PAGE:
5. Depending on the project, financing is going to be needed at some point. Where would that come from in this model?

6. Involvement of local residents will be vital – they ought to be able to join teams where they have value to add, and be kept up to date with progress and be able to comment (added thanks to Harry in the comments).

7. This isn’t just about IT or the web – it’s about any kind of innovation. Though tech likely to play a role in many innovations (added thanks to Harry in the comments).

8. Skunkworks is probably a terrible name and something friendlier is undoubtably needed (from comments on the Twitters by @anthonyzach and @dominiccampbell).

Have I got anything badly wrong? What have I missed out?

Do we need skunkworks in local government?

Simon Dickson has been doing his best to keep us up to date with the government skunkworks, the project to form a tight group of innovators in central government to work on new ideas.

If you’re new to the idea of a skunkworks, here’s the Wikipedia page. Basically, a skunkworks

is widely used in business, engineering, and technical fields to describe a group within an organisation given a high degree of autonomy and unhampered by bureaucracy, tasked with working on advanced or secret projects.

Steph also recently posted a couple of interviews with two public sector skunkworks style outfits, which is well worth a read.

This got me thinking: does local government need something similar? If it does, should it be a central body, or perhaps something that individual councils should have? Maybe it could be a shared service between groups of councils.

I’d be really interested in what people think.

I do wonder where innovation fits in to local government this year. After all, theoretically, it ought to be a time when organisations try new things and new ways of working to improve efficiency and reduce costs. However as Ingrid alluded to in her recent post, retrenchment might be more likely.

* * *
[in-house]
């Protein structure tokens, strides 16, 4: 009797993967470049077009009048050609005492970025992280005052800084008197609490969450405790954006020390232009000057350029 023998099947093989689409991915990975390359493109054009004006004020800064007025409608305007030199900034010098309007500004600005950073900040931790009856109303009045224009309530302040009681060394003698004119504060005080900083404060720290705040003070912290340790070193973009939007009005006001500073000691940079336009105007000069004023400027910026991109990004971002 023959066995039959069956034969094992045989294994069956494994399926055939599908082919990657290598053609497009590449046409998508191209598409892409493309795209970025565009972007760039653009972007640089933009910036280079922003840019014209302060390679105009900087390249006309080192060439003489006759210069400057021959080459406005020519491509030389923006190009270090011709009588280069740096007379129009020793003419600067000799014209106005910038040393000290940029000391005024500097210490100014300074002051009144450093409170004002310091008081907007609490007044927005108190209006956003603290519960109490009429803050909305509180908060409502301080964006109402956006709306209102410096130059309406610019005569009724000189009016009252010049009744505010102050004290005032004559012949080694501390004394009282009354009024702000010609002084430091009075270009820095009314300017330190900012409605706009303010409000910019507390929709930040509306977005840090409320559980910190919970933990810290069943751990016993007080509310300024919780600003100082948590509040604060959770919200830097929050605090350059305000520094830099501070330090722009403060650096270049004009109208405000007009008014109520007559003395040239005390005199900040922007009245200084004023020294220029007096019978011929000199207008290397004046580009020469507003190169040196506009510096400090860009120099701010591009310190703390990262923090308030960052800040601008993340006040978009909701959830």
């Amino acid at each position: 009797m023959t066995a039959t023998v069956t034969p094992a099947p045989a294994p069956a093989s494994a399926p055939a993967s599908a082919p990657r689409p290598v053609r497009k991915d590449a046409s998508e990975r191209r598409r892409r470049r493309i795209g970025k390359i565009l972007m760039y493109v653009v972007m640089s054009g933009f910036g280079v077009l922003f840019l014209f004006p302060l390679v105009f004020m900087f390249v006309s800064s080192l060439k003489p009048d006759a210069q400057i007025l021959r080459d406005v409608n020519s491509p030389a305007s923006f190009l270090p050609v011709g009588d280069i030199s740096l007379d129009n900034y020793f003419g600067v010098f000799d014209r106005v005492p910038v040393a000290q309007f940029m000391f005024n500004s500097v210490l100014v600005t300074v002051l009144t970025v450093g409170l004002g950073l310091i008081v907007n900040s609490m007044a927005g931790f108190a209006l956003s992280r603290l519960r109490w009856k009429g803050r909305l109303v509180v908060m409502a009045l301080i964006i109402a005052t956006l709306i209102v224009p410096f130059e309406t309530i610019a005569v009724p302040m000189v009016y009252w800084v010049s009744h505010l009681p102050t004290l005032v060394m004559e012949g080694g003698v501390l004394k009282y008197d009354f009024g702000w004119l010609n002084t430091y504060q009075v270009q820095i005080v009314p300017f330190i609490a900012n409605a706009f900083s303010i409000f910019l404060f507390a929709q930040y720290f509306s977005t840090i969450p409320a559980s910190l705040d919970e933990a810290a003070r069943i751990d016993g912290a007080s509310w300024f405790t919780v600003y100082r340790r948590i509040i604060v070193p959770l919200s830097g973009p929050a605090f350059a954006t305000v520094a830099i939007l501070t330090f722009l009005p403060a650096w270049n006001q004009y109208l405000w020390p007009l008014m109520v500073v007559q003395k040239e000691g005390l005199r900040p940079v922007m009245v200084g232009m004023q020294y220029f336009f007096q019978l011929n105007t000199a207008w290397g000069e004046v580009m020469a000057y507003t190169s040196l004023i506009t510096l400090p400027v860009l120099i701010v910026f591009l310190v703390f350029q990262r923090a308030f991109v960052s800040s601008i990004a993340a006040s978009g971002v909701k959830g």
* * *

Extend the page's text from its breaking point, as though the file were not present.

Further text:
A quick reminder about the brilliant Little Innovation Book by James Gardner that you can read for free online and is a great primer on innovation matters.

Social media skunkworks?

My good friend Robert Brook – one of the most active and entertaining people I follow on Twitter – was recently interviewed by Chris Dalby, and it was caught on video.

In it, Robert discusses the work he does at the UK Parliament as a ‘skunkworks’ – for those that don’t know, this is:

typically developed by a small and loosely structured group of people who research and develop a project primarily for the sake of innovation

Sounds like fun. The origin of the phrase is from Lockheed Martin, in case you are interested.

This way of fostering innovation and getting things done – by taking it under the radar – is an interesting one and something I have heard from others, who have spoken about organisations having a ‘splinter-cell’ for social media, or describing innovative web stuff being done as ‘black ops’.

It ties in with a lot of the stuff that Cisco’s Guido Jouret said at the Cisco Public Sector Summit that I covered late last year. Some of the things that can stife innovation in large organisations, said Guido, include:

  • too much money – projects lose focus
  • too much time – projects drift
  • too many people – not everyone believes in the project as much as they need to
  • too much love – people get too attached to failing projects and
  • too much hate – jealousy elsewhere in the organisation kills projects

As a result, innovation projects have limited budgets, timescales, small teams, spend a lot of time in ‘stealth mode’ (skunkworks?) and people on teams are kept close.

A lot of the good work that goes on in the public sector with the web happens on the quiet, guerilla style. If thing are really going to change, then this needs to stop and we need these projects out in the open, not to have people worried about talking about them openly.

However, that needs a culture shift and it might not happen soon. In the meantime, we need to get stuff done, and if it has to happen in a skunkworks style, then so be it.